So if I can suggest, you should study Lamrim Or Lamdre as the backbone of your stability ad faith.


This is a very good book that clearly explains the Mahayana abhidharma: http://www.amazon.com/Ways-Enlightenmen ... roduct_top

Also, this is a great vajrayana book, and has been mentioned by others: http://www.amazon.co.uk/Beginners-Guide ... 912&sr=1-1

(IMHO, it's not actually just for beginners...)

heart wrote:This is my take on your points.

1) Find a Guru

2) Do whatever your Guru tell you to do

3) Don't obsess about schools but respect them all.

/magnus


This is excellent advice in my experience. Once you have found a teacher you completely trust, do anything they say to the letter and the results will be incredible.
This nature of mind is spontaneously present.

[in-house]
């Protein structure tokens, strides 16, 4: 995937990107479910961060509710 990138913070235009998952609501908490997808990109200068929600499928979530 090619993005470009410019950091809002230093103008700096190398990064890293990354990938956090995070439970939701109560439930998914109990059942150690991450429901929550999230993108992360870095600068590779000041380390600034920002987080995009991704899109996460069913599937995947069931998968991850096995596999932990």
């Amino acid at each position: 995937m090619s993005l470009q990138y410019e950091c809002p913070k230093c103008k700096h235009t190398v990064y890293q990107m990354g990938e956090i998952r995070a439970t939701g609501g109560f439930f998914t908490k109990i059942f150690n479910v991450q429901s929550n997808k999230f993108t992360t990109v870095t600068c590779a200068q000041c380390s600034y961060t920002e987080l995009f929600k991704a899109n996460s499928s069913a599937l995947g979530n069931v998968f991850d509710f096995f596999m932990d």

That spontaneity I was told is the dakini aspect.
Recognizing this should help me
Not to be stuck with fear of being sued.

-Dzongsar Khyentse Rinpoche
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Re: Beginning vajrayana

Postby zerwe » Fri Mar 23, 2012 7:07 pm

Practice developing a strong understanding of the Three Principal Aspects of the Path within the Mahayana first.
Shaun :namaste:
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Re: Beginning vajrayana

Postby Dharmaswede » Fri Mar 23, 2012 8:57 pm

heart wrote:Yes Jens, you are right. It is difficult. My advice is to take teachings widely, following your fancy and curiosity, but be careful with empowerment's in particular those with big commitments. This can take a lot of time sometimes, it seems to me at least, because it is only when the student goes deep enough in the studies that the Guru actually appears. For some of us the Guru appear first, this is just karma and have it own challenges. For a long time I was a bit scared of my Guru because of the impact he had on me. I am still a bit scared of him actually. :smile: Anyway, he is coming Stockholm 6-7 June, you can see him then if you want.

/magnus